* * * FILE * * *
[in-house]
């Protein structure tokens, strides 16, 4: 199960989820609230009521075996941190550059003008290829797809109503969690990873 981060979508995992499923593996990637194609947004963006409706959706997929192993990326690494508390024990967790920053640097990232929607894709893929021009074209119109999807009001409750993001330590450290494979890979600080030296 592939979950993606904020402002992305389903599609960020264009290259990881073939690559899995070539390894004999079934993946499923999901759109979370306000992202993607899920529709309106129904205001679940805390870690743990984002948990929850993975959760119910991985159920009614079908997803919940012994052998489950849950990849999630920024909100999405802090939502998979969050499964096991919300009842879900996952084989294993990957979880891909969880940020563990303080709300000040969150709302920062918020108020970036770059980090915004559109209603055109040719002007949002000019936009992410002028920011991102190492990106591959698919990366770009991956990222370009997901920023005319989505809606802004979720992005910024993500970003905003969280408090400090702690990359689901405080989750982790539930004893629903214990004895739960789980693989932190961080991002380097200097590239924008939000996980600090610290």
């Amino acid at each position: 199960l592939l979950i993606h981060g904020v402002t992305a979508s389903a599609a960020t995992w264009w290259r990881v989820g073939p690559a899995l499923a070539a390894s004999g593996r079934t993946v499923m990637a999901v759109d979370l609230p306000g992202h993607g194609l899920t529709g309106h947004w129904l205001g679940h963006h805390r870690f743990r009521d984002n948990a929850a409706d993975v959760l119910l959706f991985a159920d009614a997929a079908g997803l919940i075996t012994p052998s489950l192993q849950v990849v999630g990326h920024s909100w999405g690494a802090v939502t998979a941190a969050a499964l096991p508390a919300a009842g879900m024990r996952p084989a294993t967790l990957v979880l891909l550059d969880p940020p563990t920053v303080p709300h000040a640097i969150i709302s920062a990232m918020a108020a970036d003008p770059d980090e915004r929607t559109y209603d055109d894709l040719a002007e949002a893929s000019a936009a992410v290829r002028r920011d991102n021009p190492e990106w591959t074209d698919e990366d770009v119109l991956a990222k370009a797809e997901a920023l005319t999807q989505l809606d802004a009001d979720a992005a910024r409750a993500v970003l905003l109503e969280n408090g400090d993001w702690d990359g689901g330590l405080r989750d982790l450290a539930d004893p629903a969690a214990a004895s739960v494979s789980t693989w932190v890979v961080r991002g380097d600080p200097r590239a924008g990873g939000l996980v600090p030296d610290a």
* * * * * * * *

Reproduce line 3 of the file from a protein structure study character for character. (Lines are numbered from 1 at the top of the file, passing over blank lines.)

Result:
């Amino acid at each position: 199960l592939l979950i993606h981060g904020v402002t992305a979508s389903a599609a960020t995992w264009w290259r990881v989820g073939p690559a899995l499923a070539a390894s004999g593996r079934t993946v499923m990637a999901v759109d979370l609230p306000g992202h993607g194609l899920t529709g309106h947004w129904l205001g679940h963006h805390r870690f743990r009521d984002n948990a929850a409706d993975v959760l119910l959706f991985a159920d009614a997929a079908g997803l919940i075996t012994p052998s489950l192993q849950v990849v999630g990326h920024s909100w999405g690494a802090v939502t998979a941190a969050a499964l096991p508390a919300a009842g879900m024990r996952p084989a294993t967790l990957v979880l891909l550059d969880p940020p563990t920053v303080p709300h000040a640097i969150i709302s920062a990232m918020a108020a970036d003008p770059d980090e915004r929607t559109y209603d055109d894709l040719a002007e949002a893929s000019a936009a992410v290829r002028r920011d991102n021009p190492e990106w591959t074209d698919e990366d770009v119109l991956a990222k370009a797809e997901a920023l005319t999807q989505l809606d802004a009001d979720a992005a910024r409750a993500v970003l905003l109503e969280n408090g400090d993001w702690d990359g689901g330590l405080r989750d982790l450290a539930d004893p629903a969690a214990a004895s739960v494979s789980t693989w932190v890979v961080r991002g380097d600080p200097r590239a924008g990873g939000l996980v600090p030296d610290a």